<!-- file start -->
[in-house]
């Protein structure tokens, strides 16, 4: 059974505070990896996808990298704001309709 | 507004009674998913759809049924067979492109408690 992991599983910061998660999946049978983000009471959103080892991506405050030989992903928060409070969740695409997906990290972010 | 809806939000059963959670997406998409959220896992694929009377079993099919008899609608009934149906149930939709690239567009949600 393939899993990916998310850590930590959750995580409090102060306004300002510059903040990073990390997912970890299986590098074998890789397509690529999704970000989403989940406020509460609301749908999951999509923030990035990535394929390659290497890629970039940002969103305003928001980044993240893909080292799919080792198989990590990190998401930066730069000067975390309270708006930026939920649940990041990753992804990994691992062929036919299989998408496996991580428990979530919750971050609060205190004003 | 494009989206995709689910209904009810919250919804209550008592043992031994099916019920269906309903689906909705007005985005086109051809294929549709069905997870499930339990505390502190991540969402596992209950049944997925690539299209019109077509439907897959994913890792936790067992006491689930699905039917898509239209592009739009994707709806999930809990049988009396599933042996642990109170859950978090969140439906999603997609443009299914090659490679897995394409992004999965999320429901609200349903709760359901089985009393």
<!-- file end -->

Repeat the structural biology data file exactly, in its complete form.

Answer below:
[in-house]
């Protein structure tokens, strides 16, 4: 059974505070990896996808990298704001309709 | 507004009674998913759809049924067979492109408690 992991599983910061998660999946049978983000009471959103080892991506405050030989992903928060409070969740695409997906990290972010 | 809806939000059963959670997406998409959220896992694929009377079993099919008899609608009934149906149930939709690239567009949600 393939899993990916998310850590930590959750995580409090102060306004300002510059903040990073990390997912970890299986590098074998890789397509690529999704970000989403989940406020509460609301749908999951999509923030990035990535394929390659290497890629970039940002969103305003928001980044993240893909080292799919080792198989990590990190998401930066730069000067975390309270708006930026939920649940990041990753992804990994691992062929036919299989998408496996991580428990979530919750971050609060205190004003 | 494009989206995709689910209904009810919250919804209550008592043992031994099916019920269906309903689906909705007005985005086109051809294929549709069905997870499930339990505390502190991540969402596992209950049944997925690539299209019109077509439907897959994913890792936790067992006491689930699905039917898509239209592009739009994707709806999930809990049988009396599933042996642990109170859950978090969140439906999603997609443009299914090659490679897995394409992004999965999320429901609200349903709760359901089985009393």